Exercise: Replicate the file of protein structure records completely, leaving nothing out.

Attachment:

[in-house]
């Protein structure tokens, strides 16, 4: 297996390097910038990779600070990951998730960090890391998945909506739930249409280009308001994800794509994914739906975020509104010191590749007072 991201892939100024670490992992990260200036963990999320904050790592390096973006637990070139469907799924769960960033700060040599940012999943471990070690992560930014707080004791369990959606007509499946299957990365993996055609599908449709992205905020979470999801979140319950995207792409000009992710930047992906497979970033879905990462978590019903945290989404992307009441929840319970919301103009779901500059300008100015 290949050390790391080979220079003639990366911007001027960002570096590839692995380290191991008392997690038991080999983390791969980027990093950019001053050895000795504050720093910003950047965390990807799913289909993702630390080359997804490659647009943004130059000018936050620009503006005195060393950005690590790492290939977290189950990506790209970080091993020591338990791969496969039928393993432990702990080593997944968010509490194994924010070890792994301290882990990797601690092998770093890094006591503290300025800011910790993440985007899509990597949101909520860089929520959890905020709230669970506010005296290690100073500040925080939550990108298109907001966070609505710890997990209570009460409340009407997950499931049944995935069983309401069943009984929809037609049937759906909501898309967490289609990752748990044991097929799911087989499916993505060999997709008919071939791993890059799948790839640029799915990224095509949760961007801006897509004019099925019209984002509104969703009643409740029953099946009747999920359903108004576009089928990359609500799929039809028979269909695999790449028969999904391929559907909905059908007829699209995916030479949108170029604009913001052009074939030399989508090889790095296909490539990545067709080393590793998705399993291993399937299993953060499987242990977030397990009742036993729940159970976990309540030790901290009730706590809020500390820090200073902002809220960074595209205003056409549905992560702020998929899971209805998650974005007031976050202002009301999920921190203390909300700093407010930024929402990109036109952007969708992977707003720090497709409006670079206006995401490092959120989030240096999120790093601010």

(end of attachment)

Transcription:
[in-house]
């Protein structure tokens, strides 16, 4: 297996390097910038990779600070990951998730960090890391998945909506739930249409280009308001994800794509994914739906975020509104010191590749007072 991201892939100024670490992992990260200036963990999320904050790592390096973006637990070139469907799924769960960033700060040599940012999943471990070690992560930014707080004791369990959606007509499946299957990365993996055609599908449709992205905020979470999801979140319950995207792409000009992710930047992906497979970033879905990462978590019903945290989404992307009441929840319970919301103009779901500059300008100015 290949050390790391080979220079003639990366911007001027960002570096590839692995380290191991008392997690038991080999983390791969980027990093950019001053050895000795504050720093910003950047965390990807799913289909993702630390080359997804490659647009943004130059000018936050620009503006005195060393950005690590790492290939977290189950990506790209970080091993020591338990791969496969039928393993432990702990080593997944968010509490194994924010070890792994301290882990990797601690092998770093890094006591503290300025800011910790993440985007899509990597949101909520860089929520959890905020709230669970506010005296290690100073500040925080939550990108298109907001966070609505710890997990209570009460409340009407997950499931049944995935069983309401069943009984929809037609049937759906909501898309967490289609990752748990044991097929799911087989499916993505060999997709008919071939791993890059799948790839640029799915990224095509949760961007801006897509004019099925019209984002509104969703009643409740029953099946009747999920359903108004576009089928990359609500799929039809028979269909695999790449028969999904391929559907909905059908007829699209995916030479949108170029604009913001052009074939030399989508090889790095296909490539990545067709080393590793998705399993291993399937299993953060499987242990977030397990009742036993729940159970976990309540030790901290009730706590809020500390820090200073902002809220960074595209205003056409549905992560702020998929899971209805998650974005007031976050202002009301999920921190203390909300700093407010930024929402990109036109952007969708992977707003720090497709409006670079206006995401490092959120989030240096999120790093601010």